CWW 029I could definitely write a whole book on – when things don’t go according to plan in business.

In truth I think things more often than not, go differently in business, to what has been planned for.

For me this is one of the things I like about business. I like having to problem solve, innovate, make do or overlook a matter that isn’t pressing, to deal with what is. I think if you don’t have these skills then business probably isn’t for you, and you’re more than likely not reading this article.

I have had some truly awful experiences in business. Dishonest staff, flooded premises, theft, bomb threat, vandalism, break ins and armed robberies. Trust me – none of them were planned!


Here’s my ten best recommendations for coping when things don’t go to plan:

  1. Breathe. Simply take a moment to centre yourself and take it what’s just happened.
  2. Will it affect business today? (e.g. phones going down, computer crashing, flooded premises). If it does impact your trading day then do what you can to minimise the flow on effect. Call staff, reschedule bookings, let customers know, and work out a way a round the problem in the short term.
  3. If it doesn’t impact today – what do you need to do to solve the issue? Is it completing paperwork, paying a bill, making some phone calls, hiring an expert, or seeking advice. Once you know what you have to do, then focus on getting it done.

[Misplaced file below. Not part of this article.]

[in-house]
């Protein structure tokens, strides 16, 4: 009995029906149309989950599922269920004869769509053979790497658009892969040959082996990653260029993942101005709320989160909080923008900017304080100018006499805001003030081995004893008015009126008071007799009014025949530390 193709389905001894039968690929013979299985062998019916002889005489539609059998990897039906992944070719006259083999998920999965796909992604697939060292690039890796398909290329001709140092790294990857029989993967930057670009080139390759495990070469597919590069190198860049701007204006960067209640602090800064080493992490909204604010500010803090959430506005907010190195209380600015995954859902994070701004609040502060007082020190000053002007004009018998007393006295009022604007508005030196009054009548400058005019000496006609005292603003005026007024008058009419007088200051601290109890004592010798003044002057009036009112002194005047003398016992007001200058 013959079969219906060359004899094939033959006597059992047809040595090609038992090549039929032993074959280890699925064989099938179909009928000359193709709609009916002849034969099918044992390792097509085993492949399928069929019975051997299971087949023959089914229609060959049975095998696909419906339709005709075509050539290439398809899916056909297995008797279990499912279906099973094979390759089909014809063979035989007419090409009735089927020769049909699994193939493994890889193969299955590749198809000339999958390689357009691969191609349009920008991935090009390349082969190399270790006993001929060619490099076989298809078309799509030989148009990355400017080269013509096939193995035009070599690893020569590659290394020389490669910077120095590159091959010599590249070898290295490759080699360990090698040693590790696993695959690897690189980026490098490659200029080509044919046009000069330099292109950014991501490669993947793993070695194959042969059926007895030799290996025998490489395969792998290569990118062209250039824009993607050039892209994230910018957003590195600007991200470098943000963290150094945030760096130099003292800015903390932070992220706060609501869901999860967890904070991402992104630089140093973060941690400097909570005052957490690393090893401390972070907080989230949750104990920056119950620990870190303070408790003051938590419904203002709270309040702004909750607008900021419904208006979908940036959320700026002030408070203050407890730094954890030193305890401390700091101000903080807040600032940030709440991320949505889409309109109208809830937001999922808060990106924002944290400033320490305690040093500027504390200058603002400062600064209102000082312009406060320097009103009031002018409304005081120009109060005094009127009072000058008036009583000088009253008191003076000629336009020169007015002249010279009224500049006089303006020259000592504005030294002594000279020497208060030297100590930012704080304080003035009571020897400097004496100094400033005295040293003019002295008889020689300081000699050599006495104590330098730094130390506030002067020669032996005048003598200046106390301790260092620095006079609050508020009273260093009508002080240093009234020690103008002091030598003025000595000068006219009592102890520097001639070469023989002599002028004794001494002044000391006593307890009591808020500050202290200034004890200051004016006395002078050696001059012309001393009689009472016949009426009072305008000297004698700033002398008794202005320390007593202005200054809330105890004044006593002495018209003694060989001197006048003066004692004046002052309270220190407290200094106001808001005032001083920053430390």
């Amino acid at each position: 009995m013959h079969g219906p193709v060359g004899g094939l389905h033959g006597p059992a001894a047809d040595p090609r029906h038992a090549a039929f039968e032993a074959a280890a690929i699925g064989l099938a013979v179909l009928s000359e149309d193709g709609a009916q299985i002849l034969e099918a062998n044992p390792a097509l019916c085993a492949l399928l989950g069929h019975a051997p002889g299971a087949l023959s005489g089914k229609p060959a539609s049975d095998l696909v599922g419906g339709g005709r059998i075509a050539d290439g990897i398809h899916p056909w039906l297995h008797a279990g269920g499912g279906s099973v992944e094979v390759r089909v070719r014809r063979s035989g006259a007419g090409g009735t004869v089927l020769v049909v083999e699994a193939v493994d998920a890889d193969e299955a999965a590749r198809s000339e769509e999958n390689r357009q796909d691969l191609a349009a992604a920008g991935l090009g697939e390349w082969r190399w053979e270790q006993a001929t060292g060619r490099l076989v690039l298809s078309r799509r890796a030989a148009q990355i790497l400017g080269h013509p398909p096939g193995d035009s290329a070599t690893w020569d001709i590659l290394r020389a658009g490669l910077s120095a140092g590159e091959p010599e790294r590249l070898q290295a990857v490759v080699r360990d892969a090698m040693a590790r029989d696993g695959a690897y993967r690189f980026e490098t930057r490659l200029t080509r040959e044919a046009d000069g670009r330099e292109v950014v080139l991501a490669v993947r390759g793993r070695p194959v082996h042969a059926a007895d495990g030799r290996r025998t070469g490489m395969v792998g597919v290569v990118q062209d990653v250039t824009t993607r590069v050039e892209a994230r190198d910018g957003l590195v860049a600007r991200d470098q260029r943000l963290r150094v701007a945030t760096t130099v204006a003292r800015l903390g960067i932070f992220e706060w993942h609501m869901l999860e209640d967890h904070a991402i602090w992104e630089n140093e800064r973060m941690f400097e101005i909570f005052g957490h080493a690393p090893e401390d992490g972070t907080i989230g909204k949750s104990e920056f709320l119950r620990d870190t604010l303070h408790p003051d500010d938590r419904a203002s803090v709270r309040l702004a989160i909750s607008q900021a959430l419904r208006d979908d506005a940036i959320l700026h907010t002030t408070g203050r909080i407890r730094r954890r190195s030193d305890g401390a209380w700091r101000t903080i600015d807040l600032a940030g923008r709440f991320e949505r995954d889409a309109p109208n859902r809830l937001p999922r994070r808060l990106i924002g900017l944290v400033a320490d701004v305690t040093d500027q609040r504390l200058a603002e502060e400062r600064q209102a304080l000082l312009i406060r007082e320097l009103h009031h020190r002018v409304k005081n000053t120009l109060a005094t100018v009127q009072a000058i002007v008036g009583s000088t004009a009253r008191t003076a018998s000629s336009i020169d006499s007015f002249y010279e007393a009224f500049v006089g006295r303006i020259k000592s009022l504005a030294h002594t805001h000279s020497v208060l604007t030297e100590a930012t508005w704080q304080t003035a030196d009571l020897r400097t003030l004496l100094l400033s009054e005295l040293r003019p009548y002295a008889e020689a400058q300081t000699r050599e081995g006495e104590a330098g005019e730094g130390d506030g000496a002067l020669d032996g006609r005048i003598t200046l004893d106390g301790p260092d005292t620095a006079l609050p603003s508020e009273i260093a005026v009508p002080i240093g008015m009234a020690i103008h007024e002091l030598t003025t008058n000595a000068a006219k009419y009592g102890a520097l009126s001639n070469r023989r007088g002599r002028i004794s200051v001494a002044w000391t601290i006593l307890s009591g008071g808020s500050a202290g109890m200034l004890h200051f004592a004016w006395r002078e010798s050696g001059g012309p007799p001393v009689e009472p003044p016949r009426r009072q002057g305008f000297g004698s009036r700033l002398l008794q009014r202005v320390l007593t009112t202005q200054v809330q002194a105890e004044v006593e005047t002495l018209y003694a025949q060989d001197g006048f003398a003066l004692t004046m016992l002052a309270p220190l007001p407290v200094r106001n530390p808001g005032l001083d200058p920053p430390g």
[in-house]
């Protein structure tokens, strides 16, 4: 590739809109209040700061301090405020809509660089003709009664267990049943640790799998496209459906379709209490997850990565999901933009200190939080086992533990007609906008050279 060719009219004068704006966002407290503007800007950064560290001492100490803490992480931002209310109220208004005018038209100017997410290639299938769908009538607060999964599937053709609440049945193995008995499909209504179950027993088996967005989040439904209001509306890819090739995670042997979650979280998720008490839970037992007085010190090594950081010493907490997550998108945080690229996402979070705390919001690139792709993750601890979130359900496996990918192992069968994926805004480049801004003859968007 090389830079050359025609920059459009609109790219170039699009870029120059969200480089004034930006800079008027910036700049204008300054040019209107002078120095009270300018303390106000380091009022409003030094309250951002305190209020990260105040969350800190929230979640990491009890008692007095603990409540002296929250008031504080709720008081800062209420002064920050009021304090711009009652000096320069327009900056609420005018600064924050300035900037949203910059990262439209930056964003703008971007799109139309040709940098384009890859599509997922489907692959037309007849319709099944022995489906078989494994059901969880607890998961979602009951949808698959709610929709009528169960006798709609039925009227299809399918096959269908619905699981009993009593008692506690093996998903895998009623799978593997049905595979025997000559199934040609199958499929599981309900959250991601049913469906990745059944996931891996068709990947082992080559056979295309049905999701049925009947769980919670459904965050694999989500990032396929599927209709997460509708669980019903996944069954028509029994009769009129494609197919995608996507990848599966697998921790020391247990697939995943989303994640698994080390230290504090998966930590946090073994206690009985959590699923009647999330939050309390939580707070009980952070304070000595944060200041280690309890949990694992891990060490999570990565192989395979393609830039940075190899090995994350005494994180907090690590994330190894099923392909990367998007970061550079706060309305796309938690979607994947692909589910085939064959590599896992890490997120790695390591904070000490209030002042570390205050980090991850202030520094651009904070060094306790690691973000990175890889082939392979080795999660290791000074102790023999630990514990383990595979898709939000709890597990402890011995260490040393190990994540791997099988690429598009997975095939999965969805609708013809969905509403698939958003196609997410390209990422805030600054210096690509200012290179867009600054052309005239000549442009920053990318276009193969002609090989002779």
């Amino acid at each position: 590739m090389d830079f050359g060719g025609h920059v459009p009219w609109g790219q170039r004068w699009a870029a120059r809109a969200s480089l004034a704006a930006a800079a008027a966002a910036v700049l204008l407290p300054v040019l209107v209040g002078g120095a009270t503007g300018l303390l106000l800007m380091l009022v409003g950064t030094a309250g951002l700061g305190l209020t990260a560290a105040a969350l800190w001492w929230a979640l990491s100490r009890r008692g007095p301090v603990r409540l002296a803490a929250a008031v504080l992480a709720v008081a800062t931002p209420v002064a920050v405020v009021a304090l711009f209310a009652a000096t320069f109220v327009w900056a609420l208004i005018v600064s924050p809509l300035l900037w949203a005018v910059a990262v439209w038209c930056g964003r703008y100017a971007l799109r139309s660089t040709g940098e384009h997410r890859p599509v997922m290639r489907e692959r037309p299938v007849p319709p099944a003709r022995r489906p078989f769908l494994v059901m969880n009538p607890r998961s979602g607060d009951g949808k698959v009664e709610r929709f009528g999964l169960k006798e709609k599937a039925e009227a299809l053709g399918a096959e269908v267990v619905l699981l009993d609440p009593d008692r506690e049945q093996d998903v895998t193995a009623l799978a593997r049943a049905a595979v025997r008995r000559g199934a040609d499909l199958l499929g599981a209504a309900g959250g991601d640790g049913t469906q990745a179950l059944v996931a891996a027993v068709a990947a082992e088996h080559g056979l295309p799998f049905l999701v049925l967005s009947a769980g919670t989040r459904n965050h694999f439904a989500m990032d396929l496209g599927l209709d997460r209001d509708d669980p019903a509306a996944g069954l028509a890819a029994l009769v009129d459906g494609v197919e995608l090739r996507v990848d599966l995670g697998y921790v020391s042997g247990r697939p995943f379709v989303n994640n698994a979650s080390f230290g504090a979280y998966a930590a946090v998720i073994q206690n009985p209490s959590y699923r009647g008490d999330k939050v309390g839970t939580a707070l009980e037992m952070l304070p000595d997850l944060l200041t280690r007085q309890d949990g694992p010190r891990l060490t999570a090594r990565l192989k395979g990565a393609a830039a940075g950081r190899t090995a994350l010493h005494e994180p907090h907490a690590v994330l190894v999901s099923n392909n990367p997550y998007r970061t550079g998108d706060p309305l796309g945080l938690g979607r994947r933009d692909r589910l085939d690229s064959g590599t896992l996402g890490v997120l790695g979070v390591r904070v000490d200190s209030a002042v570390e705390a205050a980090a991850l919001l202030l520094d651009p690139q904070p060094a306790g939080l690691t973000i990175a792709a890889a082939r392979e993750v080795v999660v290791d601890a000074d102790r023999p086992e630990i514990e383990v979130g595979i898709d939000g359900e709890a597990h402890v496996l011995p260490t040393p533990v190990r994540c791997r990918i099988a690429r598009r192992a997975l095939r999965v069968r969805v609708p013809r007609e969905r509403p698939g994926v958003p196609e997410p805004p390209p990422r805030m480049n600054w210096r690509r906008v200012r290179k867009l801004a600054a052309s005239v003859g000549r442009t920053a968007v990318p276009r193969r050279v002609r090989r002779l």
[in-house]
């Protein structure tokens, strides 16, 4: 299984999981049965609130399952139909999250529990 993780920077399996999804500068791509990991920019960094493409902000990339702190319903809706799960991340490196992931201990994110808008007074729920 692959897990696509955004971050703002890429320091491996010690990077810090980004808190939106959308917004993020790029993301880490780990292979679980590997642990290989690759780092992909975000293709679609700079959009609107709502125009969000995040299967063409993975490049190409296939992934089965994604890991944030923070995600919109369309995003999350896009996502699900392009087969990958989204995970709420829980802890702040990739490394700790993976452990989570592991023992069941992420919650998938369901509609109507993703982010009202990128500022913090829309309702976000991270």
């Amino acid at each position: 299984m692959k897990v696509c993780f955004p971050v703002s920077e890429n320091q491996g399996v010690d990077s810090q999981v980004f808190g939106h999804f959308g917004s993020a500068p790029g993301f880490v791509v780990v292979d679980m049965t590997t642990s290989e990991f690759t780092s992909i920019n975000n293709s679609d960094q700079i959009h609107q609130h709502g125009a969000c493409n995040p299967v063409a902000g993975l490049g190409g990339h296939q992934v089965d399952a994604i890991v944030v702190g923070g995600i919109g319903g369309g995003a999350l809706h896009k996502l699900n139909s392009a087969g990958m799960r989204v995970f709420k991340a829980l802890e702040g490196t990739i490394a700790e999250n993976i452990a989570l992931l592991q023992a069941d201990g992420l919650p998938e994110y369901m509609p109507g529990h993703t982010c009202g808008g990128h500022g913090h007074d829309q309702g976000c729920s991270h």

4. Don’t procrastinate. There’s nothing worse than having a difficult task ahead of you, and you decide to deal with it, by not taking action. Inaction fuels our stress levels, so the sooner you can resolve a stressful to do, the better your health and well being will be.
  5. If it’s a big, complex or overwhelming issue then seek professional advice and assistance. Trust me the investment in the necessary expertise will ease your stress levels, allow you to be supported and well informed.
  6. If the issue you are resolving is going to be with you for more than a few days (business partner becoming unwell, difficult client you’ve just started a contract with, court case) put boundaries in place that keep you from pushing yourself to breaking. These might be not working in the evenings, delegating additional responsibility to staff, hiring a house cleaner, or going for a walk at lunch time. Do what it takes to keep your work commitment sustainable.
  7. Have a supportive network of business friends who understand you and your business, and who are willing to listen to what’s happening in your world. Often they will have had similar experiences and can lend you advice, with the sympathetic ear.
  8. Find something in the difficulty to be grateful for. While the computer might have crashed, your IT guy or gal was onsite within the hour to fix it. Even though part of your premises got flooded your neighbours came in and cleaned it up for you (true story in my case).
  9. Minimise alcohol, drugs, pain killers, sugar and poor food choices during periods of high stress.
  10. Don’t short change yourself on sleep. Staying up late or getting up early will not help you cope, innovate or concentrate. Make rest a priority even when your business throws you a curve ball.

Photo by: Tracy Lee Photography


About Lisa LaMaitre
Lisa LaMaitre is a Business and Health Writer, Wellness Presenter, Lifestyle Adviser, and Business Creative. She is the Managing Director of Therapy Masters, a health practice in Canberra City. As well as being the Creator of Canberra Wise Women, which is a live event sharing inspirational stories of local Canberra women.